Pop quiz: What historical Mexican event does "Cinco de Mayo" commemorate?
If you answered Mexican Independence Day (akin to our Fourth of July) you'd be wrong. But not to worry—you have plenty of company. Contrary to popular belief (at least here in America), Cinco de Mayo commemorates a Mexican victory over French invaders in the Battle of Puebla. But investors shouldn't talk. Investing is awash in myths.
Here's a popular investing myth that pops up around this time of year—"sell in May, and go away." Depending which period you select, the summer months may seem to underperform the fall and winter months. Or certain years appear to fit adherents' expectations perfectly. Maybe one year a correction begins in May and lasts the summer—aha, what they say is true! Right? Well, what about the years that doesn't happen? Sitting out the summer hasn't paid historically. On average, since 1926, stocks outperform popular alternatives (like cash, for instance) during the summer months.
Markets are too hard to predict in the ultra-short term. Preferring one immovable tactic over a more flexible holistic strategy can lead to ruin. Take recent times for instance. The winter months (supposedly the stronger portion of the market cycle) witnessed a financial panic and major losses. Beginning in March and continuing through April, markets posted one of their strongest, quickest gains in years. If it proves to be the beginning of the right half of a V-shaped bear market bottom and new bull, expect more of the same. Staying in the market reaps better returns than trying to time the market—especially coming off the bottom of a bear. This summer, stocks could be strong, even spectacular.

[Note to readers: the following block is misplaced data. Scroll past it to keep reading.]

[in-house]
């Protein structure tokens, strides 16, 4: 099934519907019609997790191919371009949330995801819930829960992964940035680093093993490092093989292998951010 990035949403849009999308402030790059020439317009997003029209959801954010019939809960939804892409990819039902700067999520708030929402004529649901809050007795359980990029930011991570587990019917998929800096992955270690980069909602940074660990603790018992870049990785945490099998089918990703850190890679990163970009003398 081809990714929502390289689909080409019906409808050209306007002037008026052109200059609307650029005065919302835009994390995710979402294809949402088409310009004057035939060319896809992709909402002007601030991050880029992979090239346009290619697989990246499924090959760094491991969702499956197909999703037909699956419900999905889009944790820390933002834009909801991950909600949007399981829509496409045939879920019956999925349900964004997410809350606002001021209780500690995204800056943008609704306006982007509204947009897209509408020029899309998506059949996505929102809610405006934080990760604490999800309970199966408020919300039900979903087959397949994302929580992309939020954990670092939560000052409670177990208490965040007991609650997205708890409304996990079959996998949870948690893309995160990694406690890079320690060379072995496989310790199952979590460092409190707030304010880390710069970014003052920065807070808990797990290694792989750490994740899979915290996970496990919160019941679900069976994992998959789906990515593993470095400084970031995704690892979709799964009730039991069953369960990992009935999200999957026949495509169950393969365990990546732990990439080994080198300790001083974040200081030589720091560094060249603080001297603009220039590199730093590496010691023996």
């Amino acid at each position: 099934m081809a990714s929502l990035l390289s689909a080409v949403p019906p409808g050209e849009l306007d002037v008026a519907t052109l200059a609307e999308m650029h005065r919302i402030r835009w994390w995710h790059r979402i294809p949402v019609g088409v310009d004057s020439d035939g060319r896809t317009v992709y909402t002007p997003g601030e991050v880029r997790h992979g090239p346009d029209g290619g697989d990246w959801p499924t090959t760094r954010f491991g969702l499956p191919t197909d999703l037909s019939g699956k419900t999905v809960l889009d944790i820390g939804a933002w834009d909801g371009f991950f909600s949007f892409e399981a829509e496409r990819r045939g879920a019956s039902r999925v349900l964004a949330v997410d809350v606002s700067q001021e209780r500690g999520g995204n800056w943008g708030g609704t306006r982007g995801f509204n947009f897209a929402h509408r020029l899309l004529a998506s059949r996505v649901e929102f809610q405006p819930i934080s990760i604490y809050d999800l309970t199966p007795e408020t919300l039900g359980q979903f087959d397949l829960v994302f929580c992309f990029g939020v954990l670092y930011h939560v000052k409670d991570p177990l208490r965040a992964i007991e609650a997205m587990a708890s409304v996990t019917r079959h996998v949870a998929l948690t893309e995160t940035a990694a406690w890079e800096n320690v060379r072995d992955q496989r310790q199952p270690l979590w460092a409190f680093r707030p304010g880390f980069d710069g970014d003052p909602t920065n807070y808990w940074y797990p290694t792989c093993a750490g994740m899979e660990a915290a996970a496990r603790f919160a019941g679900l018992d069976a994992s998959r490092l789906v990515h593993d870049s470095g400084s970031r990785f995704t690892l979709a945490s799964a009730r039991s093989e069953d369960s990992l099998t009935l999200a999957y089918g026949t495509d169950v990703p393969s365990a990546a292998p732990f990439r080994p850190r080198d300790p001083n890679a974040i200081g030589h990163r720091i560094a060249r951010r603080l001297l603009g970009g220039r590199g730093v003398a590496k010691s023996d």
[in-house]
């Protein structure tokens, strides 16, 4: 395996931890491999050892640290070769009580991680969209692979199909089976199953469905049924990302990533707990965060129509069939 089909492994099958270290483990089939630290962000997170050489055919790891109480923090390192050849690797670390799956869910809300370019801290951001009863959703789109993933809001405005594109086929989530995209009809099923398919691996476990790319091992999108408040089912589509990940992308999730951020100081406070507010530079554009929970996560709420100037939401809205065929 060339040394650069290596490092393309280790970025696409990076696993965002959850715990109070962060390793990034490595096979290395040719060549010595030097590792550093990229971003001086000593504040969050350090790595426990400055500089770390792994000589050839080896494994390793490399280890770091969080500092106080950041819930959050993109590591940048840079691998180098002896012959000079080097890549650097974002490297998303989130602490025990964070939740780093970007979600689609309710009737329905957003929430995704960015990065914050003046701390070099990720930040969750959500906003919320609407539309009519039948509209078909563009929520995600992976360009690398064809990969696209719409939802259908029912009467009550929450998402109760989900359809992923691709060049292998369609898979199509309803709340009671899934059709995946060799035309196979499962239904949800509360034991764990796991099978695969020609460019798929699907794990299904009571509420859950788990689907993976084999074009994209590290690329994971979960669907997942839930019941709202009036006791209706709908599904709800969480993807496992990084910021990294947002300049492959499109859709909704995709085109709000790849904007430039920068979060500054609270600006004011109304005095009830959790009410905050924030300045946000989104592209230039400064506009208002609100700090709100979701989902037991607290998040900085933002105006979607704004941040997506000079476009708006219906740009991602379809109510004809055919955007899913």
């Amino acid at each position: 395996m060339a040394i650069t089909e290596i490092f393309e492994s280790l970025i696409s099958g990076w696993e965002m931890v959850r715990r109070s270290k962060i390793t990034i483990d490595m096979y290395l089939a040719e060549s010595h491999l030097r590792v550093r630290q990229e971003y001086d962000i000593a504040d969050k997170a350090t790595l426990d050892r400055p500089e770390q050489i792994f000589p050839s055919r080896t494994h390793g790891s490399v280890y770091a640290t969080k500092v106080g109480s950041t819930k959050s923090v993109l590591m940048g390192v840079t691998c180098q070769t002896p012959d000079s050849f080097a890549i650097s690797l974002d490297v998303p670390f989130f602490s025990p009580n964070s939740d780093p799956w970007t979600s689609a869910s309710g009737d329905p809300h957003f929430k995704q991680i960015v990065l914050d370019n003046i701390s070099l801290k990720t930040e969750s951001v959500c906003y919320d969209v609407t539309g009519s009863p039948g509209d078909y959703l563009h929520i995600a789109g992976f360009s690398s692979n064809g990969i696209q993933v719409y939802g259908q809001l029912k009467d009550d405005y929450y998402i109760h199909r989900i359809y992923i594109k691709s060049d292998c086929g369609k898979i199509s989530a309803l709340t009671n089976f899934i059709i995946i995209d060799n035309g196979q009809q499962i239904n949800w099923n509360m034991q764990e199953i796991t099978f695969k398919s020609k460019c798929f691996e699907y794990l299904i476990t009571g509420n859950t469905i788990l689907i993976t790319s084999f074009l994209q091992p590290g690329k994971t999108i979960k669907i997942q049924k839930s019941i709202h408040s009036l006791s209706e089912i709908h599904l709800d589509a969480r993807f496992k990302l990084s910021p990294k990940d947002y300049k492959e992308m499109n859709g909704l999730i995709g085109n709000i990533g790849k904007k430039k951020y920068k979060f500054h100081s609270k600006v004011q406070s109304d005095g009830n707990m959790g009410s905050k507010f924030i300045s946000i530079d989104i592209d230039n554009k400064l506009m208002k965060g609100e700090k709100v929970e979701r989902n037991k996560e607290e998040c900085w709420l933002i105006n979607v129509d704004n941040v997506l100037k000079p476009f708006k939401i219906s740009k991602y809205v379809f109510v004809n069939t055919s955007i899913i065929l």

Of course, whether we're witnessing a new bull market is still a matter of opinion. Plenty of bears argue it's a "sucker's rally." Which in itself could be a good thing—bull markets are born in ashes and climb a wall of worry. Maybe the bears are right though. Today's market is volatile and real risks exist. But absent a monkey wrench out of left field (yes, very hard to catch), we think the massive monetary and fiscal stimulus combined with a banking recovery should outweigh existing negatives to stimulate economic growth later this year. If markets anticipate that growth, as they should (and always have), then there's plenty of reason to be in stocks now—just the opposite of what popular market mythology might suggest.
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*The content contained in this article represents only the opinions and viewpoints of the Fisher Investments editorial staff.